Lego's immersive store experience is the first of its kind in China.

Mood Media, an in-store media solutions company with more than global 500,000 subscribers, conducted a study across 40 countries to identify the emerging global trends for in-store customer experiences.

Via immersive visits and analysis at brand storefronts with mass appeal such as Tommy Hilfiger in London or Nike by Melrose, as well as lesser-known spaces such as Silver Deer, Mexico’s most famous luxury concept store, four key trends were revealed for the coming year: greater customization; brand immersion; the store as community, and convenience that is redefined.

Pinpointing further customization opportunities, Scott Moore, global senior vice president of marketing and creative content at Mood Media, nods to Lip Lab, a custom cosmetics pop-up from Bite Beauty based in New York, providing that “the ability to sit directly across from a specialist and work together to create your very own, uniquely you shade of lipstick is a truly elevated Customer Experience.”

On a similar storefront, Nike’s flagship in New York is connecting customized experiences allowing preference in every aspect of shoe color and design — and made to fit one’s perfectly unique foot measurement. All of this “makes for a really powerful, and valuable, in-store experience,” according to Moore.

Looking further into the store as an immersive rendition of a brand as well as a community, Moore cites one necessary element of community — brand purpose. “The element of community is increasingly necessary, particularly among younger consumers who hold brands accountable for living their greater purpose, a purpose that goes well beyond what one sells,” said Moore. Examples of communities with purpose included Patagonia servicing customers with products that assume environmental stewardship, and by closing the stores on Election Day, a deeper purpose is communicated to young consumers.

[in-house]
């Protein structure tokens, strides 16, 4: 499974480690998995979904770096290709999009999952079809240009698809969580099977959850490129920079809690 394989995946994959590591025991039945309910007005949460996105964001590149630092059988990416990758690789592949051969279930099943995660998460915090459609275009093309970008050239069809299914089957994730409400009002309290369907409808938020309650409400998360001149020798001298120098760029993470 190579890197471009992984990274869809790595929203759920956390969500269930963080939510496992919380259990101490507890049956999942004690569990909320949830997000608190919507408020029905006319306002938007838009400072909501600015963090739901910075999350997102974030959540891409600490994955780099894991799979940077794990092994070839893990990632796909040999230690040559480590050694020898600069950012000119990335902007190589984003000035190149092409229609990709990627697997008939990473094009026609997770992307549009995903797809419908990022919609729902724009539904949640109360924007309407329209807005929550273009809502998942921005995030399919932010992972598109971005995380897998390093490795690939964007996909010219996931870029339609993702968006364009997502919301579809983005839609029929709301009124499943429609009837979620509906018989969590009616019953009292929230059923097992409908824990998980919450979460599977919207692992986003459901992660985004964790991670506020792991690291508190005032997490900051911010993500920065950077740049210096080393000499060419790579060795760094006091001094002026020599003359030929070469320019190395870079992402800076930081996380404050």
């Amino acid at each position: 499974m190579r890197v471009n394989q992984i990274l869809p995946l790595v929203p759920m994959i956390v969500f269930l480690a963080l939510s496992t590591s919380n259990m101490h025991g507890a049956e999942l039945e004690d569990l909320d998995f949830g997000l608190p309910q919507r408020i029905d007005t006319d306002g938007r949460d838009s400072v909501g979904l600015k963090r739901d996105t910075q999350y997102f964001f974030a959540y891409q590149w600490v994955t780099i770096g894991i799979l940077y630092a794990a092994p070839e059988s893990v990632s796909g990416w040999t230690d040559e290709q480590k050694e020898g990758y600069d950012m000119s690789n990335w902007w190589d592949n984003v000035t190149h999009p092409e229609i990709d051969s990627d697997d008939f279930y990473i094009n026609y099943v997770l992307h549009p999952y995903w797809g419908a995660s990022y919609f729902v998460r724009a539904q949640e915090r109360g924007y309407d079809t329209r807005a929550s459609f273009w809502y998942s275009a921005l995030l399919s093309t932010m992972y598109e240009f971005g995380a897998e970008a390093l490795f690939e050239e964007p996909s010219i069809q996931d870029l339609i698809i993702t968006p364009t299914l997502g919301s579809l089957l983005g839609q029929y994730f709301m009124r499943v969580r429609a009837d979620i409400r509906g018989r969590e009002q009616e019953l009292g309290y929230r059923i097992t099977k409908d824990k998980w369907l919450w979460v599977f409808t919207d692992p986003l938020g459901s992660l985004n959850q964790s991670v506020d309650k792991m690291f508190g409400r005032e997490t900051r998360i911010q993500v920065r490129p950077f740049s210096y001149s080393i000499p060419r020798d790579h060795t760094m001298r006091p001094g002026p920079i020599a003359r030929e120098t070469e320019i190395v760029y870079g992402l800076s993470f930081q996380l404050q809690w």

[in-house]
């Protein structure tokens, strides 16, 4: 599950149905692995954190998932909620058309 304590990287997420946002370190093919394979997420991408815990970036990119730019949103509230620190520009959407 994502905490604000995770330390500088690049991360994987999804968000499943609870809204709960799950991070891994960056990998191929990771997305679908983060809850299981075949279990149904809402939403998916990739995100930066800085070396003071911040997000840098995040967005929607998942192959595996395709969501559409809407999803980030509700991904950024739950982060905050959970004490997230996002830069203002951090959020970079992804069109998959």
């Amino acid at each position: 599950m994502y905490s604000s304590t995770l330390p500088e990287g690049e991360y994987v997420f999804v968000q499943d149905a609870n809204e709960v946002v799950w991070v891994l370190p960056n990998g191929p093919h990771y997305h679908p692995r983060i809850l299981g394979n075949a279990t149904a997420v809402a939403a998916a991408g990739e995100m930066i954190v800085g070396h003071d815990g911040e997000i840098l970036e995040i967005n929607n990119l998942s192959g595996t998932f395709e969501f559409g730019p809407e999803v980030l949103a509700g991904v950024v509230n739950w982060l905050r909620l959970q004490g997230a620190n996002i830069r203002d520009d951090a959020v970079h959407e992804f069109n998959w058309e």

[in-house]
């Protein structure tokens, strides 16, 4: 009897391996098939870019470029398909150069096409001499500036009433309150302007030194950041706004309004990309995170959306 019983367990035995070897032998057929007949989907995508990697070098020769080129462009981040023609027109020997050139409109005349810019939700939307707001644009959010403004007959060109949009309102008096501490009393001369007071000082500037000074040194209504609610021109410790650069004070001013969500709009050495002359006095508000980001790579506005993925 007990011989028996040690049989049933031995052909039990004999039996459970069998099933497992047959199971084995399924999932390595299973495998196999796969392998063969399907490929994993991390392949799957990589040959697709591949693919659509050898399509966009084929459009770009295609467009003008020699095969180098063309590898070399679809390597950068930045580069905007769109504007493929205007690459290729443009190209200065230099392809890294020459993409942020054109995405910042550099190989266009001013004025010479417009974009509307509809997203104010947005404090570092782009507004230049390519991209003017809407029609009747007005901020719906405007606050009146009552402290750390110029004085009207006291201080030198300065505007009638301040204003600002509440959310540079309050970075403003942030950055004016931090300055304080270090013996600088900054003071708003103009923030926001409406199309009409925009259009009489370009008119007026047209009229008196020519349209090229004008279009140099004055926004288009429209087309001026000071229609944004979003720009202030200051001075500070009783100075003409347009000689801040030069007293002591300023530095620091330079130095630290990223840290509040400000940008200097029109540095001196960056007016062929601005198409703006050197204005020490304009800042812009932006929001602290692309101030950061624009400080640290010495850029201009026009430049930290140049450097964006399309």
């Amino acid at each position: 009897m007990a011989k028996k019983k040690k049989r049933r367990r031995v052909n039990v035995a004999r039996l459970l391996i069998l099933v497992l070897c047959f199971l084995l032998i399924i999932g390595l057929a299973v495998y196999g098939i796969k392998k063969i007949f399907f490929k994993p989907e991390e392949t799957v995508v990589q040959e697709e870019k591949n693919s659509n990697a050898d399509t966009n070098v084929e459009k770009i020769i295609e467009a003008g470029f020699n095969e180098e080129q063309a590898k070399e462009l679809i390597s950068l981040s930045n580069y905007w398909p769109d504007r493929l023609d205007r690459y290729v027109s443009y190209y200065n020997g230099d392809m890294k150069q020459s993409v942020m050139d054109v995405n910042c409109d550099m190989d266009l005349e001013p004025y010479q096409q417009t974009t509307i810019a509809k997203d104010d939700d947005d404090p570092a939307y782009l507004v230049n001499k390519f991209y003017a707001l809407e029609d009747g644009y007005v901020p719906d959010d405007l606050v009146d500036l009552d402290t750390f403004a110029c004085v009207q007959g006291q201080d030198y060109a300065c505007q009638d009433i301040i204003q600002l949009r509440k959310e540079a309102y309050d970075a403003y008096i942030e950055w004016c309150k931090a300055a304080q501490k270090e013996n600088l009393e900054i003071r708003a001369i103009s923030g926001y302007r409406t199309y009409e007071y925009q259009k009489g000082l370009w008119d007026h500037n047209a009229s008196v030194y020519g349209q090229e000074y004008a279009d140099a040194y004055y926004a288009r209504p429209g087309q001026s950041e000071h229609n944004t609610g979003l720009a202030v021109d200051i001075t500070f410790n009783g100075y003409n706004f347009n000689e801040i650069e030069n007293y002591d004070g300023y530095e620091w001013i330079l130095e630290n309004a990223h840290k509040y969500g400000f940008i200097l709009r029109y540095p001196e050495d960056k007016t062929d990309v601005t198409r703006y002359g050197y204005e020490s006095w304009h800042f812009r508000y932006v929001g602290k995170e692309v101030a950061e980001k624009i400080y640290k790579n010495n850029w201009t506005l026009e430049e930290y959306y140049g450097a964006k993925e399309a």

Elevated in-store experience in the coming year may be leveraged by automated commerce, or a-commerce, as noted in Mood’s report, representing voice or facial recognition. Going hand in hand with consumer need for personalization, the ability to offer personalized product recommendations or services, will be advanced by a-commerce. But the level of personalization will differ by big-box store or local boutique, with the latter using more local touch points, day-to-day considerations, such as weather conditions, and relying on personal human connection.

Across the report, pop-up shops and art installations, with luxury jewelers mirroring convenience stores or click-and-collect opportunities alongside live video streaming, the consumer is invited to not only enter the store, but stick around and take pictures for social media.

But when asked of the risk for customers gaining “social proof” then leaving, Jaime Bettencourt, senior vice president of business development and account management at Mood Media mentioned that, “Ultimately, if a retail environment encourages people to spend more time in the store, then there’s a greater likelihood that they will also purchase items.” That’s the climate of the modern retail model, wherein rapport is built first, loyalty is gained and a purchase may come later, if not immediately.

So based on the report, who’s leading the pack for in-store excellency? Valentina Candeloro, marketing director at Mood Media International, said, “One of the most interesting outtakes from the global trend book is actually the fact that no single region is leading the way with in-store experiences.” With that being said, Candeloro invites a watchful eye over Oceania, referencing their mix of Anglo-Saxon influences and proximity to Asia, contributing to “a very advanced understanding of retail.”

Further, consistency is a main key of success for omnichannel strategies. Across online, brick-and-mortar, pop-up shops and social media, all need to be “consistent, personalized and memorable,” according to Bettencourt, senior vice president of business development and account management at Mood Media.

The best advice for retailers hoping to reinvent their brands, and thus in-store experience, may be best to pack a suitcase and shop the global market.